Sophie Wilkinson | Contributing Editor | Wednesday, 25 November 2015

So How Do We Stop Violence Against Women?

So How Do We Stop Violence Against Women?

The Debrief: We asked charities and got tips on what can be done to make a change…

Today is the UN’s International Day for the Elimination of Violence Against Women (IDEVAW) and what’s highlighted today are these facts:

- Two women a week will die in the UK because of domestic abuse

- One in four women in the UK will be a victim of domestic abuse

- One in five women aged 16-59 has experienced some form of sexual violence

- Up to 70% of women will experience sexual/other violence in their lifetime.

Over on Twitter @CountingWomen, every five minutes, the story of a woman killed in an act of domestic violence in 2015 is detailed. That's 12 women per hour. After seven hours of Tweeting, the account had only reached August.

It’s so dire, and so depressing, especially when you consider violence against women isn’t just comprised of the horrifying and extreme cases of FGM and forced marriage that sadly still happen in the UK. This violence cuts across all strata of society. It’s not like we should aspire to a world where middle-class white women are saved from violence, while working class and ethnic minority and transwomen suffer, but when you consider a third of women at university will be sexually assaulted, it just goes to show that the problem is endemic across our culture. No part of womanhood is safe from this. 

The UN's #HeForShe campaign has done a lot to remind men of their role in gender equality, along the same lines as this brilliant TED Talk on violence against women:

But there are also charities and organisations doing so much to help women. So we asked a variety of these groups what ONE thing needs to be changed in order for violence against women to be eliminated. Like, if they could click their fingers today to change just one thing, what would that one thing be? And for what it’s worth, not one of them said the tax on our tampons should be siphoned into women’s services.

Laura Bates, Everyday Sexism: ‘If I could click my fingers on this day and change one thing I would get the UK Government to ratify the Istanbul Convention.

‘Ratification would mean the government (which has signed the convention but dragged its feet for years over ratifying it) would have to bring its provisions for things like specialist frontline services for women and girls affected by sexual violence, and equality of representation in the media, into force through domestic policy and legislation.’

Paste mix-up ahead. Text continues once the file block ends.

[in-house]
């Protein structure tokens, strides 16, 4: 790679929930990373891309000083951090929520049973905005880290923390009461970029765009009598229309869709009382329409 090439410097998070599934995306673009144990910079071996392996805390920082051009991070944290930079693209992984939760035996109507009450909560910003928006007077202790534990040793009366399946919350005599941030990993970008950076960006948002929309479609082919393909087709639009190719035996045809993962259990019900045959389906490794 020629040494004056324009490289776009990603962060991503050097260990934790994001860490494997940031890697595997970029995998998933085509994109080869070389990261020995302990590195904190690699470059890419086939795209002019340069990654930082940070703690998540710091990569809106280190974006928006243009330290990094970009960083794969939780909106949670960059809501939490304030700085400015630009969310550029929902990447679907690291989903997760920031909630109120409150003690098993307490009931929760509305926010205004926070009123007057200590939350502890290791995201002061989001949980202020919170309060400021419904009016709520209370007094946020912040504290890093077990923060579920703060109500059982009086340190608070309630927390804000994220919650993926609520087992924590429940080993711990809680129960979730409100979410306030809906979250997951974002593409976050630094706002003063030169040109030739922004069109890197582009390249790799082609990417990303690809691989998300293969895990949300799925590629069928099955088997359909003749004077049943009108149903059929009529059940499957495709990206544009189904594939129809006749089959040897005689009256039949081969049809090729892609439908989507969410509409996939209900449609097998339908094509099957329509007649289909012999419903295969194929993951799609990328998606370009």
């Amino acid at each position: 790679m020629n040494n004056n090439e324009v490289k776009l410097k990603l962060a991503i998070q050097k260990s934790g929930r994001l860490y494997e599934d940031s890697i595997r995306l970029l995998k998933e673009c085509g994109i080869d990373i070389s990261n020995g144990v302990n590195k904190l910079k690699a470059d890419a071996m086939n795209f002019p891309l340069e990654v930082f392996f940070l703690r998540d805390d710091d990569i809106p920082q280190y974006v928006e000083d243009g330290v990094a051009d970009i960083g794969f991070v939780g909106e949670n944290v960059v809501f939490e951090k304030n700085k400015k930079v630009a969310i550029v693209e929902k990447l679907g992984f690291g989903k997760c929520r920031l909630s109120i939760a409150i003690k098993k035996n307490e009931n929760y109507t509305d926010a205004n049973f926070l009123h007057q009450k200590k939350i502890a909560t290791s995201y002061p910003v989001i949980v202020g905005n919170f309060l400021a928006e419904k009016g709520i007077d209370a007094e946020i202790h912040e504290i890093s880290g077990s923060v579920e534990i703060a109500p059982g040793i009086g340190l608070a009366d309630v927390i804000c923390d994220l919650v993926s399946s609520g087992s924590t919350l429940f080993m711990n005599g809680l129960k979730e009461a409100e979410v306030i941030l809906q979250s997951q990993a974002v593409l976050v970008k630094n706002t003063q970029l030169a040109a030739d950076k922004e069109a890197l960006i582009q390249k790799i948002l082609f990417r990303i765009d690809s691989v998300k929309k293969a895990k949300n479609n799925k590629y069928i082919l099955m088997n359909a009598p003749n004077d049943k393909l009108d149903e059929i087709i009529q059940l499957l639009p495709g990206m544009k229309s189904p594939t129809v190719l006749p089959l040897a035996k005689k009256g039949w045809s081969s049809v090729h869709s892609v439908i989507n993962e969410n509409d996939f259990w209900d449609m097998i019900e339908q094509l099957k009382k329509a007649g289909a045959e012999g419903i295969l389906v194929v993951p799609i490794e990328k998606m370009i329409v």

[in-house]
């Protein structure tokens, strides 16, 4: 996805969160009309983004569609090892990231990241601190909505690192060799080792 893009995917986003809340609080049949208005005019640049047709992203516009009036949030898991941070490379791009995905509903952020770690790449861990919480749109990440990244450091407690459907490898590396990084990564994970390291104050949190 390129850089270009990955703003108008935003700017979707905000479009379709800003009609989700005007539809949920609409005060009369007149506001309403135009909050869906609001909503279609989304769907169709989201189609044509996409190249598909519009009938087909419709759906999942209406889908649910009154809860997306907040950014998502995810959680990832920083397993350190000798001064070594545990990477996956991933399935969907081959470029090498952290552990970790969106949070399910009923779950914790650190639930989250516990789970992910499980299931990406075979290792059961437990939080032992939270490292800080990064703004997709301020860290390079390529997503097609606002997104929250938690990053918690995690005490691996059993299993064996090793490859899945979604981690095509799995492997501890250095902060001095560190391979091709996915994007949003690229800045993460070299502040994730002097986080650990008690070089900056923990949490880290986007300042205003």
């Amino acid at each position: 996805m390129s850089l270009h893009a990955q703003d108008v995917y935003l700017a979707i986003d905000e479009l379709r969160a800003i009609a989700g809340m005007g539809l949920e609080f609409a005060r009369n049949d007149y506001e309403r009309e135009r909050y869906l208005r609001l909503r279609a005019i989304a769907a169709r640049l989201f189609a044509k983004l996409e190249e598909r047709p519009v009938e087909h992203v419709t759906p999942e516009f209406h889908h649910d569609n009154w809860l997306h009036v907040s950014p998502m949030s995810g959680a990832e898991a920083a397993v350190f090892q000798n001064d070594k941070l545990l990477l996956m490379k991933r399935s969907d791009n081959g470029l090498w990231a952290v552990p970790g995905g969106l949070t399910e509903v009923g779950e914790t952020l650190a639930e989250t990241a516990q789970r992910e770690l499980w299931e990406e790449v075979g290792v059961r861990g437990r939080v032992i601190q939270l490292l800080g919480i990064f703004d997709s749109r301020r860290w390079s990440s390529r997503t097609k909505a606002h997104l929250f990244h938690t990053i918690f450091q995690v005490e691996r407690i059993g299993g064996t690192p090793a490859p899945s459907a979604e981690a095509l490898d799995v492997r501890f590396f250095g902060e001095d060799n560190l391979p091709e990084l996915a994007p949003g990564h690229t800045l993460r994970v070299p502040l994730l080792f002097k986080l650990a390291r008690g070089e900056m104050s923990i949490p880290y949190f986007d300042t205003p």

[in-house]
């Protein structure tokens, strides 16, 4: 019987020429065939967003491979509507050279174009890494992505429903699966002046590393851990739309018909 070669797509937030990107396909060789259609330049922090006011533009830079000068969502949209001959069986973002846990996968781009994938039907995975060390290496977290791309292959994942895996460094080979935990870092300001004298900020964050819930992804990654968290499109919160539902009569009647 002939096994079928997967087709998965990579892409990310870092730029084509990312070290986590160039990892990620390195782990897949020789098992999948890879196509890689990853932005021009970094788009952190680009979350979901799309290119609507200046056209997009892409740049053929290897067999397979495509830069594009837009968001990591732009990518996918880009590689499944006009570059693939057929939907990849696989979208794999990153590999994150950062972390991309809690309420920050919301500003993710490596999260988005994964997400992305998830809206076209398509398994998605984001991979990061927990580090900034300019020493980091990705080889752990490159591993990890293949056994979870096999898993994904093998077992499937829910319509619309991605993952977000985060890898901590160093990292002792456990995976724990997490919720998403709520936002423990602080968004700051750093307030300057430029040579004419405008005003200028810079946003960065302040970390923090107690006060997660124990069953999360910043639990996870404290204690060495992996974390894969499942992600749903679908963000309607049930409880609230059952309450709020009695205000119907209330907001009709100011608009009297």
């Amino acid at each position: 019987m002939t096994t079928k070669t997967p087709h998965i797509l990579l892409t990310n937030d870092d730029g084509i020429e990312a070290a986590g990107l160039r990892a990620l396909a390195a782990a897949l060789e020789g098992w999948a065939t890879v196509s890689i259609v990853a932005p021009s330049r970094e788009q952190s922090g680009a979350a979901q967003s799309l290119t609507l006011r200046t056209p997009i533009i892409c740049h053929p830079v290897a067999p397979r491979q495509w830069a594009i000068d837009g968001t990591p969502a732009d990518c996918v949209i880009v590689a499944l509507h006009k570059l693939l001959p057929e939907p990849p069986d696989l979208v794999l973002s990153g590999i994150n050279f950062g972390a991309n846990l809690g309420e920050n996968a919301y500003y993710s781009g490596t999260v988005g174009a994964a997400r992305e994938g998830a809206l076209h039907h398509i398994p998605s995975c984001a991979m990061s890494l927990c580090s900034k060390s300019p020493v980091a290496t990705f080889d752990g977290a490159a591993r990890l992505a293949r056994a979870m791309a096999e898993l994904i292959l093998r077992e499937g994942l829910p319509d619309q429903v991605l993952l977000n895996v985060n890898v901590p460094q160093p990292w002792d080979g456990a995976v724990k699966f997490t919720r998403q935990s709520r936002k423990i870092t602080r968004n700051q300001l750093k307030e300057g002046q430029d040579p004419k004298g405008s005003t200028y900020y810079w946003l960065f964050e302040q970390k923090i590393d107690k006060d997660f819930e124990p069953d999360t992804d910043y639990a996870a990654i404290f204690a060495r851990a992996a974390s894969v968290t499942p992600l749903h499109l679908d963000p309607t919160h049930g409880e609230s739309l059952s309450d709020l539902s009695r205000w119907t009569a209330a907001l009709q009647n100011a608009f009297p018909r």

Women’s Aid: ‘To make people realise that domestic abuse is not gender-neutral – it is a deeply gendered crime’

Sandra Horley, CEO of Refuge: ‘Sexism is at the root of violence against women and girls. When one sex is given all the power and control, it is inevitable that there will be some that abuse that power, and that’s what we often see with violence against women. If we can create a world without sexism, and generate real equality between the sexes, then maybe we can end violence against women and girls once and for all.’

Safe Lives: ‘Changing the debate from “Why doesn’t she leave?” to “Why doesn’t he stop?” We need to challenge perpetrators and hold them to account.’

Action Aid UK’s Fearless Women campaign: ‘When it comes to ending violence, the key to unlocking change is making sure that women themselves are in the driving seat.’

‘But all around the world women’s rights organisations are strapped for cash and facing a backlash for speaking out, often putting their lives on the line. These individuals and groups need dedicated and reliable funding as well as well as the laws and services to make sure they can work safely.’


‘Every aspect of what we teach young people about equality is patchy and partial currently. Young people also need to educate the adults, the greying masses of men still at the helm of deciding what they are taught. The chairman of the Government select committee on sex education doesn't even know what a clitoris is! We need to stop burying our heads in the sand or worse still, blaming young people when violence occurs, and start building informed consent into the everyday discourse.’

Sarah Green, Acting Director for the End Violence Against Women Coalition: ‘The one single measure we need right now is compulsory sex and relationships education for all children and young people. This would ensure young people get the chance to talk about consent, equality and respect and how people who care about each other do and do not treat each other. It is the best time for preventing abuse in the long term – by challenging the views that makes excuses for it before they set in.’

And there you have it. Feel helpless? Don't!

What you can do to help female victims of violence

1. Donate to all of the above charities/organisations via the links provided

2. Volunteer with the above charities/organisations

3. Lobby your local MP/the Education Minister for compulsory Sex and Relationships education (that's Nicky Morgan!)

4. Lobby your local MP/the Women's Minister for the government to ratify the Istanbul Convenction (that's also Nicky Morgan! Convenient, eh?)

5. Keep aware of sexism and its faults, be aware of who’s at fault when it comes to violence against women.

6. Be a good bystander – read our tips here

You might also be interested in:

Rihanna Finally Explains Why She Took Chris Brown Back

You Need To See These Two Incredible Anti Violence Against Women Campaigns

'How My Perfect Boyfriend Turned My Life Into A Living Nightmare'

Follow Sophie on Twitter @sophwilkinson

Tags: Sexual Assault, Sexism, Rape